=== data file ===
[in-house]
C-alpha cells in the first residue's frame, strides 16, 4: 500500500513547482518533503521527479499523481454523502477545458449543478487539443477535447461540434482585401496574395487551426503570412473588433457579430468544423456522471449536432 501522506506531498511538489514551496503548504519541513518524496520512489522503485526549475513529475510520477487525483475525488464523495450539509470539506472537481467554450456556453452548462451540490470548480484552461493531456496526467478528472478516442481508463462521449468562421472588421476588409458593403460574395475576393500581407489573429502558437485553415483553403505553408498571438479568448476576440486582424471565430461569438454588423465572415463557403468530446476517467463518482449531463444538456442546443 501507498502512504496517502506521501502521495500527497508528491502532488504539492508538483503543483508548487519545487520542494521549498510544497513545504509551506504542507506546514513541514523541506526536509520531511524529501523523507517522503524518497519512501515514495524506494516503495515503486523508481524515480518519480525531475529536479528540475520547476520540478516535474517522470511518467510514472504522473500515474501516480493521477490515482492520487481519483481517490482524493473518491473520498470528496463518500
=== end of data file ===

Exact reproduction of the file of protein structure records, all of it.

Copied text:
[in-house]
C-alpha cells in the first residue's frame, strides 16, 4: 500500500513547482518533503521527479499523481454523502477545458449543478487539443477535447461540434482585401496574395487551426503570412473588433457579430468544423456522471449536432 501522506506531498511538489514551496503548504519541513518524496520512489522503485526549475513529475510520477487525483475525488464523495450539509470539506472537481467554450456556453452548462451540490470548480484552461493531456496526467478528472478516442481508463462521449468562421472588421476588409458593403460574395475576393500581407489573429502558437485553415483553403505553408498571438479568448476576440486582424471565430461569438454588423465572415463557403468530446476517467463518482449531463444538456442546443 501507498502512504496517502506521501502521495500527497508528491502532488504539492508538483503543483508548487519545487520542494521549498510544497513545504509551506504542507506546514513541514523541506526536509520531511524529501523523507517522503524518497519512501515514495524506494516503495515503486523508481524515480518519480525531475529536479528540475520547476520540478516535474517522470511518467510514472504522473500515474501516480493521477490515482492520487481519483481517490482524493473518491473520498470528496463518500